The word ‘digital’ has long been both powerful and problematic. It’s powerful because new technologies and, in some ways even more so, new ways of developing and applying new technologies have made many things better, faster, cheaper – and often very different. And as Tom Loosemore, perhaps the leading proponent of using ‘digital’ in a sense which transcends a narrow, technical meaning puts it:
You find you need a name to describe that new way of working that is shorter than user centric multi disciplinary iterative open agile etc…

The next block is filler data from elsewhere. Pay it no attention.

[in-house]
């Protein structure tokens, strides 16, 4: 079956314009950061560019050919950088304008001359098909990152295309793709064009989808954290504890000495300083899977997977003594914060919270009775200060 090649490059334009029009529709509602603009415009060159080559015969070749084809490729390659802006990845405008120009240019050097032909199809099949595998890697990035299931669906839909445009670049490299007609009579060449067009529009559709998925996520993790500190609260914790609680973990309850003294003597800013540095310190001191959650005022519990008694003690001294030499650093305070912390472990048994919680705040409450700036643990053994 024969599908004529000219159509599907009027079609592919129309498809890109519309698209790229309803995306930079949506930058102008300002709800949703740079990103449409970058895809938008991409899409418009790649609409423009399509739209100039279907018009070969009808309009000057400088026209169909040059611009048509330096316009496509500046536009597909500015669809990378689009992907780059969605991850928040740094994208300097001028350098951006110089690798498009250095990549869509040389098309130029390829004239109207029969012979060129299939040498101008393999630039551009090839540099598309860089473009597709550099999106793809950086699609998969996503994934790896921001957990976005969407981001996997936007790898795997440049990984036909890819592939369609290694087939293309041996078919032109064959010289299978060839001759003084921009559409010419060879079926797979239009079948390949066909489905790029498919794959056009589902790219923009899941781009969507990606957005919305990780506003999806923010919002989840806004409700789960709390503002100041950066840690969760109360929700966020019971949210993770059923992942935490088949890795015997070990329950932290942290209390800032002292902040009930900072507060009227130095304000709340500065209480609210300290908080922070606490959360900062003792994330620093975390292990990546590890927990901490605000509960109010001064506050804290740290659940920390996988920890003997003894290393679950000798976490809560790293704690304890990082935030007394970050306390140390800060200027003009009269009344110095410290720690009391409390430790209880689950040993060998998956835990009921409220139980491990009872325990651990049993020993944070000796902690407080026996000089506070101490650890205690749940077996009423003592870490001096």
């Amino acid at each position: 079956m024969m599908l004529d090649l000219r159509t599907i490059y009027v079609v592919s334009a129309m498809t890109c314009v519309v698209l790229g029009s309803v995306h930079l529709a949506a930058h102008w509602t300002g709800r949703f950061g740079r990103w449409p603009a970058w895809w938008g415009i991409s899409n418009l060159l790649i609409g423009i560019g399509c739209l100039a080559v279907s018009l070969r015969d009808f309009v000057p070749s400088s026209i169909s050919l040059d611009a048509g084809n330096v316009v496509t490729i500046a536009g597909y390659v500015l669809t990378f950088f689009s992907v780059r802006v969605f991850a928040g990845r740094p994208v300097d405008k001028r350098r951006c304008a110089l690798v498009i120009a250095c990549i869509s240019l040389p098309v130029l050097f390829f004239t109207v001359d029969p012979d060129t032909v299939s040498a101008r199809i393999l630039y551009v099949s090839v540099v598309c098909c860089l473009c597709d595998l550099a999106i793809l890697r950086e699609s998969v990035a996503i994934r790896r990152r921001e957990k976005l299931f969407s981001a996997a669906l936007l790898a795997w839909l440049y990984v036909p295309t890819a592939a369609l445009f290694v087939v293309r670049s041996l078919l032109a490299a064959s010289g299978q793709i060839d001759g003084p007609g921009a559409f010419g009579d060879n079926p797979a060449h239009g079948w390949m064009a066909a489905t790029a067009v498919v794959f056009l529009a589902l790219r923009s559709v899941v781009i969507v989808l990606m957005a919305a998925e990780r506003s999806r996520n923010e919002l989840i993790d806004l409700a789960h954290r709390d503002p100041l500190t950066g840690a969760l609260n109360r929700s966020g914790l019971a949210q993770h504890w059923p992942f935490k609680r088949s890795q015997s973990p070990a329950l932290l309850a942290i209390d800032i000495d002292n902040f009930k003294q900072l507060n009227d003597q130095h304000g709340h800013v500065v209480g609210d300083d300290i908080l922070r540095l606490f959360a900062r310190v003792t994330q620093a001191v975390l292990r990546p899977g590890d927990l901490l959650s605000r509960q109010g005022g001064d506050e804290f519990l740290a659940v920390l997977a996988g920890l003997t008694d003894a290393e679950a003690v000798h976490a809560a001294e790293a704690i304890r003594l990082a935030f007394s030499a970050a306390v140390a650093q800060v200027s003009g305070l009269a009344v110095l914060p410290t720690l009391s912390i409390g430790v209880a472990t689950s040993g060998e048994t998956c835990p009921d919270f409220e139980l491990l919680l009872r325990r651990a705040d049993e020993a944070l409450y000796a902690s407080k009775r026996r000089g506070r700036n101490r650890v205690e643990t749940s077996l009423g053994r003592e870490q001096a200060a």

— Tom Loosemore (@tomskitomski) May 24, 2018
But it’s also problematic, because it stretches the meaning of ‘digital’ so far as to drain it of content. It has become a vague word, implying modernity and goodness and not much more. More seriously, it puts the emphasis in the wrong place: digital is a means, not an end, and there is always a risk that in focusing too much on means, we lose sight of the ends.
That’s not to say that ‘digital’ has not been a useful word. In many ways it has been. It’s more to say that the time has come – and is arguably long past – when we should move beyond it. That makes this post a really interesting sign of what may be to come: Citizens Advice has chosen to replace its Chief Digital Officer with a Director of Customer Journey, and its reasons for doing so are well worth reading.